Sorry, movie stars won’t disappear from movie screens.

When people stopped pretending to read, they said they didn’t read anymore because they didn’t have time. After that, whenever people didn’t do a respectable activity, they said it was because they didn’t have time. This continued until social media took over the world and showed that people actually have a lot of time to waste. Now, people have stopped lying that they don’t have time. But if we listen to the lament of various industries, it would seem that people do nothing in their spare time.

People don’t read books. They don’t read magazines, newspapers or pay their subscriptions online. They no longer visit restaurants as often as they used to. They don’t see plays, comedies, art exhibitions, cricket testing, not even a one-day match, or for that matter a full T20 clash. Now, it seems, Indians don’t even go to see Hindi movies at the cinema. What exactly are people doing with their lives then? That is for another day.

In recent weeks, many Hindi movies have flopped. They just don’t lure their old base, which is most of India, into the halls, a feat the Marvel movies pull off. Many observers and theater owners blame the top rungs of “Bollywood” for this: that most of today’s superstars are untalented and that they breed mediocre sidekicks who fail.

The stars cannot blame their misfortune on the poor quality of their films. If they need big movies to deliver hits, what’s the point of being stars? The whole reason they are paid tens of millions of rupees is that they claim to have the power to override people’s discernment. A power they no longer seem to have. Word of mouth can destroy your movies. Taking all this into account, many observers say that the era of Bollywood superstars is over. But that’s not true.

Movie stars will endure and even thrive. There can be no commercial cinema without stars. The force of capitalism may fire the current stars, but they will be replaced by similar people, perhaps their beautiful but talentless children.

Height is a strange thing: people grant it to a few, who then have power over everyone. The stature is like India. It is an electoral democracy where the majority of the people make some people very powerful. But it is difficult to invent an alternative to height. Here are three reasons why a superstar exists in a capitalist system.

One, a star is compensation for the fact that nobody knows how to sell anything. The best thing that marketers have marketed is that they know what they are doing. The fact is that a small fraction of what people are trying to sell is bought. It’s a very hard sell because we don’t really need most things. And a story without a hero is one of the hardest things to sell. The question, ‘what is the story about’ has only one answer: the whole story. The synopsis of a story is one of the dumbest things in the world. This is why one software feature that almost never works well on sophisticated platforms like Netflix is ​​its prediction of what you might “like” based on what you’ve liked. People have a complex relationship with stories. It’s easier to sell them a star. .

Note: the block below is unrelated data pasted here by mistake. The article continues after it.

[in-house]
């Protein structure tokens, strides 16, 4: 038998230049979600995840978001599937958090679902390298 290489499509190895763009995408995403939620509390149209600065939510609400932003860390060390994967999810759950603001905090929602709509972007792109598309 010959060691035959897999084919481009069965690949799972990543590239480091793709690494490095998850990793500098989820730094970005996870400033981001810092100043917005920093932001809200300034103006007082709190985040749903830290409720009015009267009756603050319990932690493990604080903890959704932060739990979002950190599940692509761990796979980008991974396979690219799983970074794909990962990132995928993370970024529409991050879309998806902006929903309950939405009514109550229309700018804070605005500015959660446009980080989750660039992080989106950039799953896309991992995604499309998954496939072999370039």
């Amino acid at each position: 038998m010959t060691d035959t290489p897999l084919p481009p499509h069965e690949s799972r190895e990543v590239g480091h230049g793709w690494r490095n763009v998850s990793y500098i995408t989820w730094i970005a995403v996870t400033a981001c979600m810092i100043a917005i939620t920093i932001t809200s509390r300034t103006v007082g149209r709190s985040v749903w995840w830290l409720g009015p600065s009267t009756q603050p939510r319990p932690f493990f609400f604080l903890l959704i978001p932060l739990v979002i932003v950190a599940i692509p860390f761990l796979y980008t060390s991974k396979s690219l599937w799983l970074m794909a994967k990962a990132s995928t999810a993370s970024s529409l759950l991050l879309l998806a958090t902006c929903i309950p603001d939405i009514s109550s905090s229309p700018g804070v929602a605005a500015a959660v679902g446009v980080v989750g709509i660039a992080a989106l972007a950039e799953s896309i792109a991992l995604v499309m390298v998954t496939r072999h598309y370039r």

Two, a business story shouldn’t be too good. There shouldn’t be many things that excite a good writer: they shouldn’t be unique, innovative, complex, different, or “push a new envelope.” Instead, it should be familiar, simple, and derived from ancient stories. As a result, a good trading story looks almost exactly like a bad trading story. You can only notice the difference after the release of the movie. Here again, a bankable star is compensation for the impossibility of a bankable story.

Three, people need to form wrong opinions about some people. In this way, people project their opinions onto another person and fall in love with that person, not knowing that they are only in love with their wrong opinions. Therefore, there is a star. (Also why you should never meet a star you love.)

People announcing the demise of “Bollywood” stars point to the South and say that South India makes better movies because they have better stars and as a result, Southern movies are doing well. But they overvalue the south. terrible movies and like any movie business most of them fail too. Although it may be true that people from the south continue to flock to the cinemas. But this could be because, in terms of economy and economic performance, the cities of northern India The middle class is a few years more advanced than that of the south. The point I want to make is not just the fact that a typical multiplex ticket is more expensive in Delhi or Mumbai than, say, Chennai. It is that the middle class of North India is less dependent on watching movies for entertainment than South India. Bollywood’s failure, in fact, is a harbinger. Ten years from now, the stars of the south will also begin to fail as if the terrible films were a sudden development.

The failure of “Bollywood” stars is not in the diminishing appeal of Hindi cinema, but in their inability to drive people out of their homes. The experience of going to see a movie in India is more torture than entertainment. We have to survive the traffic, the air and the ugly chaos of the parking lot.

Hindi cinema is no match for the new India where “development” has come. Then, of course, the multiplexes take care of the rest of the torture. That bad food and ten minutes of commercials and ten minutes of movie trailers. The new stars, when they arrive, may not be able to appeal to Indians the way Amitabh Bachchan did, but they will still make millions watch movies.

Manu Joseph is a journalist, novelist and creator of the Netflix series ‘Decoupled’

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